A gluten-free diet is a diet pattern that excludes certain foods containing the protein gluten such as wheat, rye, and barley. This diet pattern is vital for regulating signs and symptoms of celiac disease and other medical problems related to gluten called gluten sensitivity. A person intolerant to gluten needs to avoid it totally, if not will have severe discomfort and undesirable health effects.
What Is Gluten?
Gluten is a type of protein found chiefly in wheat, barley, rye and spelt. It derives its name from the Latin word “glue” as it offers flour a sticky consistency when blended with water. These glue-like characteristics aid gluten making a sticky network that provides bread with the ability to rise when baked and a chewy and appetising texture.
Most people feel unpleasant after having gluten-rich foods and the most serious reaction is called celiac disease, which is an autoimmune disorder where the system mistakenly harms itself and considers gluten as a foreign body. To get rid of gluten, the system overreacts and attacks the gluten proteins and the surrounding gut wall. This results in nutrient deficiencies, digestive issues and increases the risk of several diseases. Thus, if you observe that eating gluten rich foods makes you feel uncomfortable then seek medical help.
Also Read: 8 Common Signs Associated With Gluten Intolerance, You Should Never Ignore
Health Benefits Of Gluten-free Diet
Eases Digestive Symptoms
A gluten-free diet is best known to relieve digestive symptoms such as bloating, diarrhoea, constipation, gas, and fatigue for people with celiac disease and non-celiac gluten sensitivity.
Inflammation is a natural process that supports the system to heal infections and treat health disorders. A gluten-free diet can help lower markers of inflammation in those with celiac disease and treat gut damage.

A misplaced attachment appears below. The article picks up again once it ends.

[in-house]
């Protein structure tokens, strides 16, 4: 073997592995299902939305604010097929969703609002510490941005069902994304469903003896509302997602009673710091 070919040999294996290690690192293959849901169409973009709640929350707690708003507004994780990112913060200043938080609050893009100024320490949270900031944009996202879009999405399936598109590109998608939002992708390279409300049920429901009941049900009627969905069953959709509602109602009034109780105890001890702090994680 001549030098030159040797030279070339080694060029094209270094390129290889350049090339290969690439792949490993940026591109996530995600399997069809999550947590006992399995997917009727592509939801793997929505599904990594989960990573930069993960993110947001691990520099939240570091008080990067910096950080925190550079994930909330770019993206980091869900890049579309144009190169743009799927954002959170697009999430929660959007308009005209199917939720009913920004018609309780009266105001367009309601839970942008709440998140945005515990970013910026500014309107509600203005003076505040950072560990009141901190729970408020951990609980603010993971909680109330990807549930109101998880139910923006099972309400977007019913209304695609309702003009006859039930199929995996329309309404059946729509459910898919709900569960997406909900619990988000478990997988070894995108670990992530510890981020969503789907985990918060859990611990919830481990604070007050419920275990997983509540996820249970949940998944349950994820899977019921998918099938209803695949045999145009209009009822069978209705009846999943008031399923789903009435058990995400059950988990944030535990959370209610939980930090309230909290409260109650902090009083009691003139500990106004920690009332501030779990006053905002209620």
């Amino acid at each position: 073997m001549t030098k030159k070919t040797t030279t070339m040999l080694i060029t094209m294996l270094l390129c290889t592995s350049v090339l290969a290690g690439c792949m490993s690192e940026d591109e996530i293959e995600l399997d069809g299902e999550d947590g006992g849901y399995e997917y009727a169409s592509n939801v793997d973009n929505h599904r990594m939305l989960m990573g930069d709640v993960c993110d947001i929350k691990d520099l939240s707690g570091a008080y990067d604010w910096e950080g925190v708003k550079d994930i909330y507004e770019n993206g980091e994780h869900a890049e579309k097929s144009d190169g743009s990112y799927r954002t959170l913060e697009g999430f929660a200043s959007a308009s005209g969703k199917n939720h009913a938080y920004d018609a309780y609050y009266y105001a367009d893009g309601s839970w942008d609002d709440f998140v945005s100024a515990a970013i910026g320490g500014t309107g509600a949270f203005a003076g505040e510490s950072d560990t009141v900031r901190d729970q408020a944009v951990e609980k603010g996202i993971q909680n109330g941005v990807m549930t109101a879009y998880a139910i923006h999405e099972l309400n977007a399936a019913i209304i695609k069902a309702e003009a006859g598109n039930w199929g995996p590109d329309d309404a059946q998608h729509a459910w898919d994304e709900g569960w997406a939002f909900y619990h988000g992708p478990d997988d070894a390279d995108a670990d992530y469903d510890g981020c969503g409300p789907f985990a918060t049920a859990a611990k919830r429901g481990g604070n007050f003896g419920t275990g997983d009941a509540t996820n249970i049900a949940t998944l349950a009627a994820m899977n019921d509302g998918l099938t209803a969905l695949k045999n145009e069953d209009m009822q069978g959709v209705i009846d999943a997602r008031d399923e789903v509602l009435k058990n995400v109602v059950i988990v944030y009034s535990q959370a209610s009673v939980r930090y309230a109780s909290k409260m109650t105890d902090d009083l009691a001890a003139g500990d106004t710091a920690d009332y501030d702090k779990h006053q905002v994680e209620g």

Most people with celiac disease feel tired, sluggish or experience brain fog, which is caused due to nutrient deficiencies. Thus, following a gluten-free diet may be beneficial for patients with celiac disease to boost energy levels and stay active.
Promotes Weight Loss
A gluten-free diet is one of the effective ways to shed surplus kilos, as it steers clear of junk foods that add to unwanted calories in the meal plan. These foods are mostly replaced with fruits, veggies, and lean proteins. However, it is also essential to avoid processed gluten-free foods like cakes, snacks, and pastries as they add a lot of calories to the diet.
Foods To Avoid
Well, totalling refraining gluten from the diet can be quite a difficult task, as it is found in most common ingredients added to foods.
Some of the key sources of gluten in the diet includes:
- Wheat-based foods such as wheat bran, wheat flour, spelt, durum, kamut and semolina
- Brewer’s yeast
Some of food sources that may have ingredients containing gluten added to them:
- Bread – all wheat-based bread
- Pasta – all wheat-based pasta
- Cereals – unless labelled gluten-free
- Baked goods – cakes, cookies, muffins, pizza, breadcrumbs, and pastries
- Packaged Foods – candy, muesli bars, crackers, convenience foods, roasted nuts, flavoured chips, and popcorn
- Sauces – soy sauce, salad dressings
- Beverages – beer, flavoured alcoholic beverages